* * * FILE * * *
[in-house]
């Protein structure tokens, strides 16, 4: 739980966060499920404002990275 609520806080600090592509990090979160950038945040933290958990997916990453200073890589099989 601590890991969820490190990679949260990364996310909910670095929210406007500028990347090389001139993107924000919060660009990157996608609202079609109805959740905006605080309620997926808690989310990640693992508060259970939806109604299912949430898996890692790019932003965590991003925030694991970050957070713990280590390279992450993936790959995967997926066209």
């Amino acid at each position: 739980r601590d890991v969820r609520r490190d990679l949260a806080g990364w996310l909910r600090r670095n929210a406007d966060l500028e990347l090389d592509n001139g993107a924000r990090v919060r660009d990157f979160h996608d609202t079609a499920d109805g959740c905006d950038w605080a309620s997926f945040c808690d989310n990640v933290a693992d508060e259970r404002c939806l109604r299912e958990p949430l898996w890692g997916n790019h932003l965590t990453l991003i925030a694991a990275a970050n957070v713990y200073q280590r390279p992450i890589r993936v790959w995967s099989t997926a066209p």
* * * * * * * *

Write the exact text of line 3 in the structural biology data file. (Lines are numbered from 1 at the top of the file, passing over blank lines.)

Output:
């Amino acid at each position: 739980r601590d890991v969820r609520r490190d990679l949260a806080g990364w996310l909910r600090r670095n929210a406007d966060l500028e990347l090389d592509n001139g993107a924000r990090v919060r660009d990157f979160h996608d609202t079609a499920d109805g959740c905006d950038w605080a309620s997926f945040c808690d989310n990640v933290a693992d508060e259970r404002c939806l109604r299912e958990p949430l898996w890692g997916n790019h932003l965590t990453l991003i925030a694991a990275a970050n957070v713990y200073q280590r390279p992450i890589r993936v790959w995967s099989t997926a066209p």